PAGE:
India’s real estate sector, one of the worst-hit during the nationwide lockdown last year, is now on the mend, says a survey by property consultant Knight Frank. This is the 27th edition of a quarterly survey of key supply-side stakeholders covering developers, banks, financial institutions and private equity players operating in the sector.
The Real Estate Sentiment Index for the October-December 2020 period indicates that residential property sales across eight major Indian cities have reached pre-Covid levels –61,593 units – and that the sentiment is likely to improve further. The residential segment outlook, according to the survey findings, was supported by pent-up demand, low home loan interest rates, attractive residential prices and incentives by state governments such as a cut in stamp duty in Maharashtra.
Nearly 77% of the respondents in the December 2020 quarter believed residential sales would rise over the next six months, up from 66% in the September 2020 quarter and 31% in the June 2020 quarter. However, 38% of respondents believed that prices of residential units would rise, down marginally from 40% in the September 2020 quarter.
As per the report, the “Current Sentiment Score” grew 14% over the previous quarter and for the first time in 2020 entered the optimistic zone at 54 points. A score of above 50 indicates “optimism,” a score of 50 means the sentiment is the “same” or “neutral,” while a score below 50 indicates “pessimism.” The “Future Sentiment Score” also grew sharply to 65 points, from 52 points in the preceding quarter.
As for the office market, 60% of respondents believed that office leasing activity would increase over the next six months. In the preceding quarter, it was 47%.
The survey, which covered Kolkata, Chennai, Pune, Delhi, Mumbai, Bangalore, Hyderabad and Ahmedabad, was conducted in association with two trade bodies – the Federation of Indian Chambers of Commerce & Industry and the National Real Estate Development Council.
“Both the Current and Future Sentiment scores in Q4’CY20 have seen surge backed by revival in both residential and office market. As we begin our journey into 2021 with a positive outlook, it is important to closely watch the performance of key economic indicators in the coming months to check the sustainability of the growth. Equally crucial is the development of the vaccine and its widespread availability for the masses. These two factors will largely determine the performance of the real estate sector in the coming months,” said Shishir Baijal, chairman and managing director at Knight Frank India.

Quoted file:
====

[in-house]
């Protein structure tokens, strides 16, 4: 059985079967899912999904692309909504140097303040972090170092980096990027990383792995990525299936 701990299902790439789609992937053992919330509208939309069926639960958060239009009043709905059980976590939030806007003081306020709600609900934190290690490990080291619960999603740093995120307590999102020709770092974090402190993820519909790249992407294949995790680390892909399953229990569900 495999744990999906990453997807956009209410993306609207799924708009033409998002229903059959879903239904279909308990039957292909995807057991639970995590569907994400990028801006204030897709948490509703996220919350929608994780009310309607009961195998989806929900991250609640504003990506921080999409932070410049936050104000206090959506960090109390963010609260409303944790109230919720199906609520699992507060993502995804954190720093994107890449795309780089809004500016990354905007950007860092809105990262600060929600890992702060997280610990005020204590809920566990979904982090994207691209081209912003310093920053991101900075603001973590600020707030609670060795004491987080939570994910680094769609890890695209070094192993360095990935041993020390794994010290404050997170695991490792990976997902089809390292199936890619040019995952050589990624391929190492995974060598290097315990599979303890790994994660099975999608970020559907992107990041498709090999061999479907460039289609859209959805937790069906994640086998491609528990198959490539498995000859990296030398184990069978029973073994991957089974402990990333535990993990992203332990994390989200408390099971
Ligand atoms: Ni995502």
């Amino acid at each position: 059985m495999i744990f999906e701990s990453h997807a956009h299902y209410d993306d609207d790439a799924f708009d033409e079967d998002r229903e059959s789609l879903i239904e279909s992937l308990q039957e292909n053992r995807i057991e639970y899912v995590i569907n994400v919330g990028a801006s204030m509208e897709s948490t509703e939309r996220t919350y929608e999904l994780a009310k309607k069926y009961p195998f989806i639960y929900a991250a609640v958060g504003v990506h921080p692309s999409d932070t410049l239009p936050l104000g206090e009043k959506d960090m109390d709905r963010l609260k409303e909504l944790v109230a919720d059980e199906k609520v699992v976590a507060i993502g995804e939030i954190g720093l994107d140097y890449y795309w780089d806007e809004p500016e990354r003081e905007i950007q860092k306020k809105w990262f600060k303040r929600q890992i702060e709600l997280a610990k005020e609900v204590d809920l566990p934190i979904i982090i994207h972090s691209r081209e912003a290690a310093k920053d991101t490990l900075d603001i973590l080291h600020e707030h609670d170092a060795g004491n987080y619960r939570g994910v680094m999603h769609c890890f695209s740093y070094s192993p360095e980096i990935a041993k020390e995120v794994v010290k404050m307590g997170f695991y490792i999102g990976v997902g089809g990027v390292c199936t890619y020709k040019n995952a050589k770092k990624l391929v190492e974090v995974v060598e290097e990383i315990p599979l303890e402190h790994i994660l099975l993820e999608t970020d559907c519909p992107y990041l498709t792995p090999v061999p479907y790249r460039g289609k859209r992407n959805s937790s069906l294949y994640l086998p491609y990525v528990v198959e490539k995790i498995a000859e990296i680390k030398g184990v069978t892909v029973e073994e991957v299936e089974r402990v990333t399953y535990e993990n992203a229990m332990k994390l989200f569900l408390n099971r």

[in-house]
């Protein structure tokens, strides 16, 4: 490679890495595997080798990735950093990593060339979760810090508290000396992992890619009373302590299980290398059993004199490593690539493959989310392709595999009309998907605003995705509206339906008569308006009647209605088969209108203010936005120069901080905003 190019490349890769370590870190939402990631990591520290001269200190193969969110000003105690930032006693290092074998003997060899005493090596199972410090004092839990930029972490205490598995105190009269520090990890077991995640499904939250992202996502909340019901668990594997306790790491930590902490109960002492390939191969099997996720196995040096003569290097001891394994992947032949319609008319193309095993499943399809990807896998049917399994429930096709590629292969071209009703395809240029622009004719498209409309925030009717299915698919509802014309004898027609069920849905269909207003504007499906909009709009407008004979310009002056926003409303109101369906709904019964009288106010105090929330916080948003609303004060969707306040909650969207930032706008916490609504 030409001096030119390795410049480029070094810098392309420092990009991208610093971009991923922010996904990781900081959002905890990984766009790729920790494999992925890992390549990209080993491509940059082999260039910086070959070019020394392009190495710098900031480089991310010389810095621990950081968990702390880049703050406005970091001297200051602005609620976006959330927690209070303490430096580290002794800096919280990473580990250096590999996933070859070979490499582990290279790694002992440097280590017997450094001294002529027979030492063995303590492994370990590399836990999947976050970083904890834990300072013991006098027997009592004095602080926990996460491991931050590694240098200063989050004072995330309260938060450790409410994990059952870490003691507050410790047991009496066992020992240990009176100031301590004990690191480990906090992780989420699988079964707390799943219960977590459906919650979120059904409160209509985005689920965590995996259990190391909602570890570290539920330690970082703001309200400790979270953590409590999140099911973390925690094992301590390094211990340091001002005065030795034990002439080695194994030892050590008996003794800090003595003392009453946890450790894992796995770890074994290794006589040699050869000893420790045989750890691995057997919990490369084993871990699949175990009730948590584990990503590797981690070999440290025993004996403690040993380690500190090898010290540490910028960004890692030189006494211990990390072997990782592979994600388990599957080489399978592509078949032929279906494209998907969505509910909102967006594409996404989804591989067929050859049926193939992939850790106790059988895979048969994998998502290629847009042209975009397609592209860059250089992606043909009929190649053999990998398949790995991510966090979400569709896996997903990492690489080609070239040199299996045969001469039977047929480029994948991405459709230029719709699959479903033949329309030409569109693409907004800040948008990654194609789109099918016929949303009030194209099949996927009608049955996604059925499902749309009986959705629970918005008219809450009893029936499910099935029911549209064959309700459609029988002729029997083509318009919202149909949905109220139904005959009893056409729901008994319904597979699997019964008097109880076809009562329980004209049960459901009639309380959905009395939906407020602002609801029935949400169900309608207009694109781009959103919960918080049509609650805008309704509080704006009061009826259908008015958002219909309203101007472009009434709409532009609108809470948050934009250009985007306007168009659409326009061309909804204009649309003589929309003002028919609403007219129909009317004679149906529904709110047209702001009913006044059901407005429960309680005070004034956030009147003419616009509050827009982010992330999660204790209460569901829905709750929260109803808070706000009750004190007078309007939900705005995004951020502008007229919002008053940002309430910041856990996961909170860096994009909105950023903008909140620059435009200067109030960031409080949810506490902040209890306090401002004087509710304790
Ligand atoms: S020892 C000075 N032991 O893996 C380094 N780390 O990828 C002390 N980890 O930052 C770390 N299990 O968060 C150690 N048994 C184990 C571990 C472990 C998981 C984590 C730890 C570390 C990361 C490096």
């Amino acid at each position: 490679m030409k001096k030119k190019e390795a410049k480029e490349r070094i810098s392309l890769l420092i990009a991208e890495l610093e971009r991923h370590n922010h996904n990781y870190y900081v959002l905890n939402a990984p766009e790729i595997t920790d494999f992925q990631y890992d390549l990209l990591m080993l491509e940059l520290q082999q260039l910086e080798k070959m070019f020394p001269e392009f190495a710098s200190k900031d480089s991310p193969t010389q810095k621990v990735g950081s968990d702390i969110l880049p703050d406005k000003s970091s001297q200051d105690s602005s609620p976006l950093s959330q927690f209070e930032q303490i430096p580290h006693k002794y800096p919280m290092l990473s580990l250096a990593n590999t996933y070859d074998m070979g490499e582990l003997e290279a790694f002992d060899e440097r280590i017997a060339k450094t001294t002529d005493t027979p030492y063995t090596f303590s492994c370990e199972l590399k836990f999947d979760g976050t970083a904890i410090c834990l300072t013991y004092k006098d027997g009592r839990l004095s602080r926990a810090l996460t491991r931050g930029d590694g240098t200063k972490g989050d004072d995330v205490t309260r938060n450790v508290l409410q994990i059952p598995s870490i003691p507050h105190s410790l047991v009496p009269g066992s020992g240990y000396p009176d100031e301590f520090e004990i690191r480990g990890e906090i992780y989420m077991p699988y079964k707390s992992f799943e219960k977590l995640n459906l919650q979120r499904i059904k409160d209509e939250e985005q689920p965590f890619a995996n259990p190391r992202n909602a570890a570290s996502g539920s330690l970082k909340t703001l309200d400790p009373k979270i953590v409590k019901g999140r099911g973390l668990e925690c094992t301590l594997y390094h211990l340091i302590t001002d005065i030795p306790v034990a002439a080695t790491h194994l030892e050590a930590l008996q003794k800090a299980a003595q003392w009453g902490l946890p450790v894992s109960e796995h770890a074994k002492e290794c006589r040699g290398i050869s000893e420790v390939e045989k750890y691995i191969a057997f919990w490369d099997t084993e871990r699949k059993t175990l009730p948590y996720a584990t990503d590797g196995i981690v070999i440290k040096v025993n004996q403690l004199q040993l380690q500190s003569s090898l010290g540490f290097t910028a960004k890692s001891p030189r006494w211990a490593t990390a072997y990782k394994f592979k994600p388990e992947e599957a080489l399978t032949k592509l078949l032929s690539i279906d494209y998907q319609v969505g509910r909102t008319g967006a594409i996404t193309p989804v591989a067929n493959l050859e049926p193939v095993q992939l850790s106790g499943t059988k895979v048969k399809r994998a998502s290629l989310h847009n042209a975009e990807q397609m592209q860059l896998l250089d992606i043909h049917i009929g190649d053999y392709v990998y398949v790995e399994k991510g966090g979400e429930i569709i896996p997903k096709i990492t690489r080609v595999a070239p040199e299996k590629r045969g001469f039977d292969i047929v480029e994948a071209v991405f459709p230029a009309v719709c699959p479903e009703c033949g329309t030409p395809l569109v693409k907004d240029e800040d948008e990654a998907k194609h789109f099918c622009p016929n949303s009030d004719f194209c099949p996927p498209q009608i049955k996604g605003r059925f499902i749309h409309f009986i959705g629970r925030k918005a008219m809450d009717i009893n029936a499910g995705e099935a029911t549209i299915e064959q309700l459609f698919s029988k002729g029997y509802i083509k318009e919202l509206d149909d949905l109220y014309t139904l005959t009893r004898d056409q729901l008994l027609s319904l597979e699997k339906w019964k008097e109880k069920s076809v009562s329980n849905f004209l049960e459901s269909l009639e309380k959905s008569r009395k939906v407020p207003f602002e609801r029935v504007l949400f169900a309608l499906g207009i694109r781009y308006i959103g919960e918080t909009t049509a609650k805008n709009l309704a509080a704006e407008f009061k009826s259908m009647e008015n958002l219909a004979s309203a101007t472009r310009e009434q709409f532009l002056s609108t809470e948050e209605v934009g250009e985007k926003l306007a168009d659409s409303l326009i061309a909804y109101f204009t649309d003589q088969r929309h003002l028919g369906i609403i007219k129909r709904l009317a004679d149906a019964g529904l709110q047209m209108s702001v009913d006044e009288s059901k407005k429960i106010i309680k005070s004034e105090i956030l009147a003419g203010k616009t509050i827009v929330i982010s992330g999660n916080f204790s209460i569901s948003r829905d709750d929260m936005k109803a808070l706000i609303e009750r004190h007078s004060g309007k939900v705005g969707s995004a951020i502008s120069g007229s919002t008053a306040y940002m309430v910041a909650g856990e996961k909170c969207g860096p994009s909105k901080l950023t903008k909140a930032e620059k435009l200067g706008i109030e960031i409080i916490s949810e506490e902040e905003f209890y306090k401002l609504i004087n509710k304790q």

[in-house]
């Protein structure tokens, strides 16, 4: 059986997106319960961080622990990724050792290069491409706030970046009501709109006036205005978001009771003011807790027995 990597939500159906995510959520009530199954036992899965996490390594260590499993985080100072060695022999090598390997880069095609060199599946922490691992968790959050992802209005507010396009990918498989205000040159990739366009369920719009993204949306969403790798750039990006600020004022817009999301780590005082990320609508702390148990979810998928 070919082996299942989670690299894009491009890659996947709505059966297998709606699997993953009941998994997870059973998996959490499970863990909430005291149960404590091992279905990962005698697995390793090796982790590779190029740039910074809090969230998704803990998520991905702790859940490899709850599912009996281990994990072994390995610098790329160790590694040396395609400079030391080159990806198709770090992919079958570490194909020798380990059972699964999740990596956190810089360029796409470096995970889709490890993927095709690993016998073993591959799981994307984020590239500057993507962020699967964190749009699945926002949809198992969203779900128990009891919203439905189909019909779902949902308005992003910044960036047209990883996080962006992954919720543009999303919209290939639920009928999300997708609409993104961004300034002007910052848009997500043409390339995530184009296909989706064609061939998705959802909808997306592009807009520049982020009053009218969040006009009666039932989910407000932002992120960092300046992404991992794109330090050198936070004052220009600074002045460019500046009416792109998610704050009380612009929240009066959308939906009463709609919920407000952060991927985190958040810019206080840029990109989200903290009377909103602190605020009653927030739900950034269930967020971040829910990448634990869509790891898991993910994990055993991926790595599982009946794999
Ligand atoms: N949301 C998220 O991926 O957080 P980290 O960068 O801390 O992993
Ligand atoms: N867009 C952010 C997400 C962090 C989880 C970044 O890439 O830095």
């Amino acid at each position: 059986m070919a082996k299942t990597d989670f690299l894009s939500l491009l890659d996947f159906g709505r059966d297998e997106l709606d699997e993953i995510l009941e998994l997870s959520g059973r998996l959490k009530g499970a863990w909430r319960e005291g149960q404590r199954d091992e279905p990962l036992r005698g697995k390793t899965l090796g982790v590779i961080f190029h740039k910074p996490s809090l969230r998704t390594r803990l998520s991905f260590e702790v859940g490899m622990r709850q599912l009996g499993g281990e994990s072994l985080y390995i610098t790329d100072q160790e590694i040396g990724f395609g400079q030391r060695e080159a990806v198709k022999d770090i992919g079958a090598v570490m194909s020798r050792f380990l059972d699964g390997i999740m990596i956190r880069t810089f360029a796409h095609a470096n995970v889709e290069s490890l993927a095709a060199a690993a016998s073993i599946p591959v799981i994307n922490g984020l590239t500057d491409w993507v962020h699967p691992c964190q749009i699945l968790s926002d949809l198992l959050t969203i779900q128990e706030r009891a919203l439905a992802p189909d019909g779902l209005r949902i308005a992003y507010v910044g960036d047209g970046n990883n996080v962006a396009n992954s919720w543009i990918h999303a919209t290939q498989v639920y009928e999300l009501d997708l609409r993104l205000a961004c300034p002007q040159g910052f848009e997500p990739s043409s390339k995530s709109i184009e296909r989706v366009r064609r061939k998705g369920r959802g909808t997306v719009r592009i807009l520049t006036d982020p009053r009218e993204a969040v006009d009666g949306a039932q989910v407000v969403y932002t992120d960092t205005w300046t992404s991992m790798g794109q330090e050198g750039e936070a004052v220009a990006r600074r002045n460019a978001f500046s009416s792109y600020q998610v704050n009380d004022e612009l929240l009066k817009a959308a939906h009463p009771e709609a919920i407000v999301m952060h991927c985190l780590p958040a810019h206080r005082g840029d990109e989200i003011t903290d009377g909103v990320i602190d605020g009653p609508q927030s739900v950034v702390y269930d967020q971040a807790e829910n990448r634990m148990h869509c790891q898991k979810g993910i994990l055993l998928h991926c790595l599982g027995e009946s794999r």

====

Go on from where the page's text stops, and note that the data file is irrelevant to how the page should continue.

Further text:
“The real estate sector has seen a boost in sentiments, aided by supportive measures from the government, the RBI and the resultant pick-up in end-user demand. Any further demand boosting measures announced by the government in the upcoming Union Budget, will give a strong fillip to real estate sector,” said Rajani Sinha, Knight Frank’s chief economist. India’s economic indicators have begun improving in the last few months with the economy moving towards normalcy, but the critical aspect would be at what level the growth momentum is sustained after taking care of the pent-up demand, she added.
A recent report by Anarock Property Consultants has said that the work-from-home and learn-from-home culture brought about by the Covid-19 pandemic have led to a rise in demand for larger housing spaces. Anarock said that for the first time in four years the average apartment sizes in the top seven cities have shown an increase. It has risen by 10% to 1,150 square feet in 2020, up from 1,050 square feet in 2019.
Some home buyers were even willing to shift to cheaper suburbs and smaller cities to get larger homes, the report said. Property developers are also trying to cash in on this sentiment by introducing business centers to ensure that those working from home have an office-like environment within their housing complex.
Anarock Chairman Anuj Puri said, “The year 2020 saw an almost immediate reversal of buyer preferences. With the accent suddenly being on accommodating the WFH and learn-from-home culture, flat sizes began increasing for the first time in four years.”